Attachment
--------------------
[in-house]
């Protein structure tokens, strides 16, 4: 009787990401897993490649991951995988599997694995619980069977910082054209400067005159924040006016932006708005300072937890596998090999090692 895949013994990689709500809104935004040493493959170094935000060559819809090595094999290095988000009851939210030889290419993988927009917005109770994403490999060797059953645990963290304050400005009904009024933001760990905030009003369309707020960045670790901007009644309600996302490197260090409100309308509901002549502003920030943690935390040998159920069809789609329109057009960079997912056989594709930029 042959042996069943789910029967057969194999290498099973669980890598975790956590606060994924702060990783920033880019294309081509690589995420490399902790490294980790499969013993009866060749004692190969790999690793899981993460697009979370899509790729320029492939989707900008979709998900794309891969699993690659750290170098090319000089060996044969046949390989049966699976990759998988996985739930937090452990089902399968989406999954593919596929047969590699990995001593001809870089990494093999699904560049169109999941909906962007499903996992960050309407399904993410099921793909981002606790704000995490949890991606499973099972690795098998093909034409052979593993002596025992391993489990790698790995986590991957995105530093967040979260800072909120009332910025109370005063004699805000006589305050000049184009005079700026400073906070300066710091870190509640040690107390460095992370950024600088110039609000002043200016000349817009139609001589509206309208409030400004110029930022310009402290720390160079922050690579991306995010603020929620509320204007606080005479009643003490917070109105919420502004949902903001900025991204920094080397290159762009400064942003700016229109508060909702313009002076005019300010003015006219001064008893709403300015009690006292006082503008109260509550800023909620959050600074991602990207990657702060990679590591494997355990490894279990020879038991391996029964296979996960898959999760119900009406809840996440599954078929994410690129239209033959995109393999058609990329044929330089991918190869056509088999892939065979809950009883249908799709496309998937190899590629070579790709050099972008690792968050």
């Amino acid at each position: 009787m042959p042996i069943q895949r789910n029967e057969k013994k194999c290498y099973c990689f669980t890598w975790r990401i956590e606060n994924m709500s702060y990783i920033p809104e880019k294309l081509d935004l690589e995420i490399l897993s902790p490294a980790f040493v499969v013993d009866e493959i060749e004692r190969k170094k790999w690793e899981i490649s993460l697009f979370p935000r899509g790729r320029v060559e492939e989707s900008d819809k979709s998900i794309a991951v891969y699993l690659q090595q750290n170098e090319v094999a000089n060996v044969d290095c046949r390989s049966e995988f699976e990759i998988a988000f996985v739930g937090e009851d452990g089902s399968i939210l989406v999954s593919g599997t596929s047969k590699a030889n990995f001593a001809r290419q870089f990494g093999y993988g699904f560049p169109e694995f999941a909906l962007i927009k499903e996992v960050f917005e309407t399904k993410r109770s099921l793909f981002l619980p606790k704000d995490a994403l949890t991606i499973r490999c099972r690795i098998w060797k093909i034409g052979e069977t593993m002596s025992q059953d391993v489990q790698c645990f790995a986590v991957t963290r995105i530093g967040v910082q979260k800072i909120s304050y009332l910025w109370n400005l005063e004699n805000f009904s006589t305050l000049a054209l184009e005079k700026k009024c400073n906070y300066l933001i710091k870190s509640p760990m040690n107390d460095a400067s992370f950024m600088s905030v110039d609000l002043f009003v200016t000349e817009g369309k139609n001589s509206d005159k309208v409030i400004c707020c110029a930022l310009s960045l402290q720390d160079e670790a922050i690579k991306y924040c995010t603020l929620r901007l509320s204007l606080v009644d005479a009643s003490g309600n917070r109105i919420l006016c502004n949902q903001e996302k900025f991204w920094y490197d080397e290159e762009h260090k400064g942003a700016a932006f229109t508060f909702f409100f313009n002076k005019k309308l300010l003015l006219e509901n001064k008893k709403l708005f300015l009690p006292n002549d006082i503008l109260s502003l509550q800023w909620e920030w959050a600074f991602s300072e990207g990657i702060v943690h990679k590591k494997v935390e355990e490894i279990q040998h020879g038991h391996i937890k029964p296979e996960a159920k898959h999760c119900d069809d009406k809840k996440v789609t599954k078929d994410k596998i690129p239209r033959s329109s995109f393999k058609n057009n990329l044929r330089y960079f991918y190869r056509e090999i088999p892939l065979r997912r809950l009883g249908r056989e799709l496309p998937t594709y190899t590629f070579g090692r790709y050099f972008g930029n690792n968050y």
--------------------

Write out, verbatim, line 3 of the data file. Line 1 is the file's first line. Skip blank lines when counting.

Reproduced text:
């Amino acid at each position: 009787m042959p042996i069943q895949r789910n029967e057969k013994k194999c290498y099973c990689f669980t890598w975790r990401i956590e606060n994924m709500s702060y990783i920033p809104e880019k294309l081509d935004l690589e995420i490399l897993s902790p490294a980790f040493v499969v013993d009866e493959i060749e004692r190969k170094k790999w690793e899981i490649s993460l697009f979370p935000r899509g790729r320029v060559e492939e989707s900008d819809k979709s998900i794309a991951v891969y699993l690659q090595q750290n170098e090319v094999a000089n060996v044969d290095c046949r390989s049966e995988f699976e990759i998988a988000f996985v739930g937090e009851d452990g089902s399968i939210l989406v999954s593919g599997t596929s047969k590699a030889n990995f001593a001809r290419q870089f990494g093999y993988g699904f560049p169109e694995f999941a909906l962007i927009k499903e996992v960050f917005e309407t399904k993410r109770s099921l793909f981002l619980p606790k704000d995490a994403l949890t991606i499973r490999c099972r690795i098998w060797k093909i034409g052979e069977t593993m002596s025992q059953d391993v489990q790698c645990f790995a986590v991957t963290r995105i530093g967040v910082q979260k800072i909120s304050y009332l910025w109370n400005l005063e004699n805000f009904s006589t305050l000049a054209l184009e005079k700026k009024c400073n906070y300066l933001i710091k870190s509640p760990m040690n107390d460095a400067s992370f950024m600088s905030v110039d609000l002043f009003v200016t000349e817009g369309k139609n001589s509206d005159k309208v409030i400004c707020c110029a930022l310009s960045l402290q720390d160079e670790a922050i690579k991306y924040c995010t603020l929620r901007l509320s204007l606080v009644d005479a009643s003490g309600n917070r109105i919420l006016c502004n949902q903001e996302k900025f991204w920094y490197d080397e290159e762009h260090k400064g942003a700016a932006f229109t508060f909702f409100f313009n002076k005019k309308l300010l003015l006219e509901n001064k008893k709403l708005f300015l009690p006292n002549d006082i503008l109260s502003l509550q800023w909620e920030w959050a600074f991602s300072e990207g990657i702060v943690h990679k590591k494997v935390e355990e490894i279990q040998h020879g038991h391996i937890k029964p296979e996960a159920k898959h999760c119900d069809d009406k809840k996440v789609t599954k078929d994410k596998i690129p239209r033959s329109s995109f393999k058609n057009n990329l044929r330089y960079f991918y190869r056509e090999i088999p892939l065979r997912r809950l009883g249908r056989e799709l496309p998937t594709y190899t590629f070579g090692r790709y050099f972008g930029n690792n968050y």